Quote of the Month

When love and skill work together, expect a miracle. John Ruskin

Wednesday, December 27, 2017

Deep Down Underground

Twice this winter we've had a good five-inch layer of snow covering our ground.  Despite the depth my canine companion leaps and dives, nose first, attempting to smell what is buried beneath all those snowflakes.  If a particular scent captures her interest her paws become eager diggers, like a four-footed, furry archeologist intent on a goal.  She is not alone in her endeavors to discover what can be found underground.

Shortly before our ground was frozen a series of raised loops and zig-zags covered my front yard.  It looks like a group of moles engaged in merry mayhem.  There are whole worlds waiting to be explored.  The Street Beneath My Feet (Quarto Knows, March 1, 2017) written by Charlotte Guillain with illustrations by Yuval Zommer is a unique, fascinating approach to earth science.

When you're walking along the city streets
there's always so much to see and hear.

Most of the time we are either so focused on our own destination or captivated by the buzz of activity around us, we fail to think about what is below the ground. (Also, if your mom was like mine, she was always saying, "Stand up straight with your shoulders back and hold your head high as you walk.") We don't have to go very deep to find an entire network of pipes, wires and cables.  Water is carried through a system of gutters and drains.

In each layer of dirt there is living breathing beings.  If we go farther we might find the community sewer.  As we keep traveling down there will be more signs of life, most of it from the past.  Underground tunnels with tracks provide transportation.  We go through bedrock into sedimentary rock.  Seemingly magical wonders await us here in caves.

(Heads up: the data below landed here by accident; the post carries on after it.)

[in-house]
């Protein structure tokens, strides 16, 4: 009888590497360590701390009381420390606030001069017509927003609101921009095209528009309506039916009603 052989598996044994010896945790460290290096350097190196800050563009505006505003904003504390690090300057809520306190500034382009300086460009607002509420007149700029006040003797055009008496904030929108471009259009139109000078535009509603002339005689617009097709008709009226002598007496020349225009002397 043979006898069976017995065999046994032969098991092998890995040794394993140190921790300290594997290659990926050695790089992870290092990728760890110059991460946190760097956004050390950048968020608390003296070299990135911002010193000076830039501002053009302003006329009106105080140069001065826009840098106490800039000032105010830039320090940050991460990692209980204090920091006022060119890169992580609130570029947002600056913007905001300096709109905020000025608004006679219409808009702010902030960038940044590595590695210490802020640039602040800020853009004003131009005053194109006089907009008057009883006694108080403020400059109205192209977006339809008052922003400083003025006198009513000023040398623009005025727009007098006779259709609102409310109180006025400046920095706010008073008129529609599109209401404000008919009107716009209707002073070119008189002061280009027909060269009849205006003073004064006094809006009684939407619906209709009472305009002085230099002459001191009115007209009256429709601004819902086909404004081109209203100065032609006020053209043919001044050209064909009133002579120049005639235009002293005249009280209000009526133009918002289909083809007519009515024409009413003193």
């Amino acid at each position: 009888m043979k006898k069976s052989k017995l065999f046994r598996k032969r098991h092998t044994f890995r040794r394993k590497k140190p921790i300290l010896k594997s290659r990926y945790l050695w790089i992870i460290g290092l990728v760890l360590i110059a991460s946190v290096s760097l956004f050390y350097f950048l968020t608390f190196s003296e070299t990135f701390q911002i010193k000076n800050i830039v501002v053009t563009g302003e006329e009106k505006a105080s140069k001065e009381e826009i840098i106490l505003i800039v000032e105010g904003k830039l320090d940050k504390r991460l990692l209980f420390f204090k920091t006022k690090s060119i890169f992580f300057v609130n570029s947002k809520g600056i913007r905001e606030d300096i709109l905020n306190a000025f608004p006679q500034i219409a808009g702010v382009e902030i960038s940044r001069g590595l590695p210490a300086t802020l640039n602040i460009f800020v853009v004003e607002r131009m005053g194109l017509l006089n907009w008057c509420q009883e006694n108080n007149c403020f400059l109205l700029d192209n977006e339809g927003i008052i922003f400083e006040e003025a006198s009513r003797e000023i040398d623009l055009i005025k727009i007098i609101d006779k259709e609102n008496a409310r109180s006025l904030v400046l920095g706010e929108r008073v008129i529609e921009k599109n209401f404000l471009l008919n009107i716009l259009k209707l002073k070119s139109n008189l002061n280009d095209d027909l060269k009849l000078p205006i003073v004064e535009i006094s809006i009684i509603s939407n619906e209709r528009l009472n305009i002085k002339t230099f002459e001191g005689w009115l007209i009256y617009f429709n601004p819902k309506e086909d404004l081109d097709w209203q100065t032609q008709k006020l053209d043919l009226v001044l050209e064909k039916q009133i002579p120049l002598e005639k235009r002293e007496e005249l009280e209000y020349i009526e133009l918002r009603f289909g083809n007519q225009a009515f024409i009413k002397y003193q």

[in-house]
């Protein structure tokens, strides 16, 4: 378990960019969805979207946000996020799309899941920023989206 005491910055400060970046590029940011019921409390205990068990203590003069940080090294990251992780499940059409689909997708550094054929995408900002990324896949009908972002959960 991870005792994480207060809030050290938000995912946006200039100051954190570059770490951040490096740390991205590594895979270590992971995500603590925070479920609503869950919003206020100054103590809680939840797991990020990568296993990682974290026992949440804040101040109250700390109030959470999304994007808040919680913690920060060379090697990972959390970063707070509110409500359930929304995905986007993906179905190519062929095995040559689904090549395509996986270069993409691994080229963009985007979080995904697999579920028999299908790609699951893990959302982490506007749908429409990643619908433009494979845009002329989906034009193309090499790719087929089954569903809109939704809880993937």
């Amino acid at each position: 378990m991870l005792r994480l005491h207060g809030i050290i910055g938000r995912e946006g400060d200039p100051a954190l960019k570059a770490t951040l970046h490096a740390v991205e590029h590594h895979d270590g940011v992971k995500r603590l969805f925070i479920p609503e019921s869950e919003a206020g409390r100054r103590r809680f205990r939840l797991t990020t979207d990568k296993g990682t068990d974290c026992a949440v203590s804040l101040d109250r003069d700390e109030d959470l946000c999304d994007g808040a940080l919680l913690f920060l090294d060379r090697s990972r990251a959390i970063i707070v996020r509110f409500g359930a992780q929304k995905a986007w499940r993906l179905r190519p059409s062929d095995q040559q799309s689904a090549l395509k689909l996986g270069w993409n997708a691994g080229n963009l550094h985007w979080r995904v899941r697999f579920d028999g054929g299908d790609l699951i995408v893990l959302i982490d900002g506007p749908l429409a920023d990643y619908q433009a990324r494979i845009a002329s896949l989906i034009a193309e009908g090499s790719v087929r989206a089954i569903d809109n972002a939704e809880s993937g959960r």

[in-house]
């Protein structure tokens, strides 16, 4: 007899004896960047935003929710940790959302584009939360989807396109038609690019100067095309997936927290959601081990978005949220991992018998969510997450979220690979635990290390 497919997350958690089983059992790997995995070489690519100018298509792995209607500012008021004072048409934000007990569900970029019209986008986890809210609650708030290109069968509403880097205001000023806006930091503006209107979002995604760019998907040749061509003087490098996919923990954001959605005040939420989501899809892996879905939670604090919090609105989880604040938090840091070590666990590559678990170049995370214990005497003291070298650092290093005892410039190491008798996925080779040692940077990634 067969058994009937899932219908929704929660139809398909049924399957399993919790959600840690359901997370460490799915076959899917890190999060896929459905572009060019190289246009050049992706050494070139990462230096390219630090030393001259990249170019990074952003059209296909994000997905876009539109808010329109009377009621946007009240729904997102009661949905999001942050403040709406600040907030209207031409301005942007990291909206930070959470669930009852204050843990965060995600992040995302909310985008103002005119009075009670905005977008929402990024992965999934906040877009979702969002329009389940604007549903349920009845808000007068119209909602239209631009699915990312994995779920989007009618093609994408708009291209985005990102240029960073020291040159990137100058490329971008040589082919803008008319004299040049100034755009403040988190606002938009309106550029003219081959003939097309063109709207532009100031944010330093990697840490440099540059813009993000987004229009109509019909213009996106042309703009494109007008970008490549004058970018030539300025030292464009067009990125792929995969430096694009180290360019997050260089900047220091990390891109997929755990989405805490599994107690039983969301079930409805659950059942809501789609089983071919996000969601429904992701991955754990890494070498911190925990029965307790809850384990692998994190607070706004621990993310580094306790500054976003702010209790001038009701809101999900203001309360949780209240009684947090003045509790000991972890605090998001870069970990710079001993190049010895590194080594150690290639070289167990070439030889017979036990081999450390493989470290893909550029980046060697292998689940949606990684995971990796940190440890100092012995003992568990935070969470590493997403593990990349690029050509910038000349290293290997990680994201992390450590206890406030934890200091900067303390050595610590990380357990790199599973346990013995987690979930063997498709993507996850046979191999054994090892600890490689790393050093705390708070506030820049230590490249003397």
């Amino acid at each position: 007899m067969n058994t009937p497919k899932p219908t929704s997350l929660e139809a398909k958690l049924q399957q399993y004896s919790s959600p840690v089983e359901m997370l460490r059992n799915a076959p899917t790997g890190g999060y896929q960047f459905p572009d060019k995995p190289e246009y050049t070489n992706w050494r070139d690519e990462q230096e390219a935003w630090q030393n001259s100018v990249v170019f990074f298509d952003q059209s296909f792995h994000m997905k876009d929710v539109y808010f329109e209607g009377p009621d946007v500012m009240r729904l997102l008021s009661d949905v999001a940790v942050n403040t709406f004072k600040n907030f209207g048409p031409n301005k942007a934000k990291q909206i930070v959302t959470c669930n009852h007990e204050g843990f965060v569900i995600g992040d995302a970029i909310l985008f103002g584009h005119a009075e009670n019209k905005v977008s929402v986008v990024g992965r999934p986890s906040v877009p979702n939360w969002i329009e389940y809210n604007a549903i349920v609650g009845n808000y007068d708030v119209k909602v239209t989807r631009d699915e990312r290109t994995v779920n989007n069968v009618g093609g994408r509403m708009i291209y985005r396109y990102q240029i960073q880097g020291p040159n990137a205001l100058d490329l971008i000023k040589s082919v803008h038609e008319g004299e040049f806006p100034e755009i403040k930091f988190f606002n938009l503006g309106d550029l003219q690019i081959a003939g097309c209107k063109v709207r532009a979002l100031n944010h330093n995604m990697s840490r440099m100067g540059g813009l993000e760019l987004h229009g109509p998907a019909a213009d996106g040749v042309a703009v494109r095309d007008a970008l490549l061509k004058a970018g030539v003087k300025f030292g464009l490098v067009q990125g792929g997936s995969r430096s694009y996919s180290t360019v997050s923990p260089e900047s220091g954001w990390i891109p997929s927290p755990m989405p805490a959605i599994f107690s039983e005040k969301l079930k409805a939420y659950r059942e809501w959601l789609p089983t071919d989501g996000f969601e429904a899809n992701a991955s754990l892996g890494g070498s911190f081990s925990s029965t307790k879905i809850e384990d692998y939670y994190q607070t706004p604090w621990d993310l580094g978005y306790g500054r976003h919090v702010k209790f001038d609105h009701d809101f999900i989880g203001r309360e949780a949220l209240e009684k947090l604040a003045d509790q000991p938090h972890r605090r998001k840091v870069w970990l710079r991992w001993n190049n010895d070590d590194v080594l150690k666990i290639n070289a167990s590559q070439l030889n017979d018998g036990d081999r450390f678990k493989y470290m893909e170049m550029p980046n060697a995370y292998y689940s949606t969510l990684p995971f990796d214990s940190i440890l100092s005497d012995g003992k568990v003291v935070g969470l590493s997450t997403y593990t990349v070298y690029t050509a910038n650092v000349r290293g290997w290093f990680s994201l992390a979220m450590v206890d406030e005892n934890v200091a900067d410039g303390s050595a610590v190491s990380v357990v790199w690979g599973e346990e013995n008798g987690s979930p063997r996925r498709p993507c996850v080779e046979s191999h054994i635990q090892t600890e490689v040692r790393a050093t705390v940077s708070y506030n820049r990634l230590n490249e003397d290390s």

The farther we go the rocks reveal more gifts, peat, coal and granite.  As we get to the crust the earth's plates shift.  If they clash, we may have an earthquake.  As we travel deeper and deeper toward the core, it gets hotter and hotter; it's like liquid fire.  In the very center it is solid with temperatures near 11,000 degrees Fahrenheit. Now it's time to go back up.

Each step of the journey, each section, presents new surprises; precious and semi-precious rock, minerals and gems.  We learn about metamorphic rock.  Fossils appear.  As we get closer to the surface roots branch into the dirt.  Animal burrows, setts and dens and insect nests come into view.  As we finish, standing on the ground again, a forested meadow replete with flora and fauna spreads before us.

From page to page Charlotte Guillain takes us on marvelous voyage through our earth with her words.  She enhances our knowledge about those things in which we might be familiar but shares details with us about those things we never thought about before but are glad we now know.  In the conversational tone of a learned tour guide, she invites us to looks closer, to notice the smallest items, and asks questions of us about those things we encounter.  Here are four passages which follow her description of sedimentary rock.

If you're lucky,
you might find
an underground
cave.  This 
one formed
when water 
wore away
the rock
and made
in it.

Watch you head!
There are stalactites
hanging down from
the roof of this

Psst!  Limestone 
is a type of
sedimentary rock
that formed 
in the

Spiky stalactites form when water moves
down through sedimentary rock.